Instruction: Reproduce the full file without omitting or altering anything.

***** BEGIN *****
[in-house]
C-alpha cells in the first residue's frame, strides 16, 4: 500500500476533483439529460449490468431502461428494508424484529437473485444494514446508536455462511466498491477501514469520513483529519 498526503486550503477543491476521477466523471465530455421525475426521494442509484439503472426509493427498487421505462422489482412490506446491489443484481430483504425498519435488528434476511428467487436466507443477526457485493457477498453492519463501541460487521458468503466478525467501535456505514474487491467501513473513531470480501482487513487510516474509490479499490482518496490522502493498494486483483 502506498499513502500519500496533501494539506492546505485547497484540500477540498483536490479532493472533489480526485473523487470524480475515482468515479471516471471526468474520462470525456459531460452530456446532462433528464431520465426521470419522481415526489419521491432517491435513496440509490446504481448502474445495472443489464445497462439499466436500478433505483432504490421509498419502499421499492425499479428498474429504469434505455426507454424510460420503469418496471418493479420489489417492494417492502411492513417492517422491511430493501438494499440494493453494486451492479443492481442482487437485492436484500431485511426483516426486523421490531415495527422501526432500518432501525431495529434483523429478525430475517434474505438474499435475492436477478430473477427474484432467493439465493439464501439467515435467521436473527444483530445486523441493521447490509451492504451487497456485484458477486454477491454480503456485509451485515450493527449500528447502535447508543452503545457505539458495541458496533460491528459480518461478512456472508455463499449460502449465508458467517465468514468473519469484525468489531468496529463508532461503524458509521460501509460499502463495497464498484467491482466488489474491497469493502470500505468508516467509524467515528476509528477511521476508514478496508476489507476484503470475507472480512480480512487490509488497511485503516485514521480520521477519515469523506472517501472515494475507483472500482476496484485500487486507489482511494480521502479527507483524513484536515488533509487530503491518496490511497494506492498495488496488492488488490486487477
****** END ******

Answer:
[in-house]
C-alpha cells in the first residue's frame, strides 16, 4: 500500500476533483439529460449490468431502461428494508424484529437473485444494514446508536455462511466498491477501514469520513483529519 498526503486550503477543491476521477466523471465530455421525475426521494442509484439503472426509493427498487421505462422489482412490506446491489443484481430483504425498519435488528434476511428467487436466507443477526457485493457477498453492519463501541460487521458468503466478525467501535456505514474487491467501513473513531470480501482487513487510516474509490479499490482518496490522502493498494486483483 502506498499513502500519500496533501494539506492546505485547497484540500477540498483536490479532493472533489480526485473523487470524480475515482468515479471516471471526468474520462470525456459531460452530456446532462433528464431520465426521470419522481415526489419521491432517491435513496440509490446504481448502474445495472443489464445497462439499466436500478433505483432504490421509498419502499421499492425499479428498474429504469434505455426507454424510460420503469418496471418493479420489489417492494417492502411492513417492517422491511430493501438494499440494493453494486451492479443492481442482487437485492436484500431485511426483516426486523421490531415495527422501526432500518432501525431495529434483523429478525430475517434474505438474499435475492436477478430473477427474484432467493439465493439464501439467515435467521436473527444483530445486523441493521447490509451492504451487497456485484458477486454477491454480503456485509451485515450493527449500528447502535447508543452503545457505539458495541458496533460491528459480518461478512456472508455463499449460502449465508458467517465468514468473519469484525468489531468496529463508532461503524458509521460501509460499502463495497464498484467491482466488489474491497469493502470500505468508516467509524467515528476509528477511521476508514478496508476489507476484503470475507472480512480480512487490509488497511485503516485514521480520521477519515469523506472517501472515494475507483472500482476496484485500487486507489482511494480521502479527507483524513484536515488533509487530503491518496490511497494506492498495488496488492488488490486487477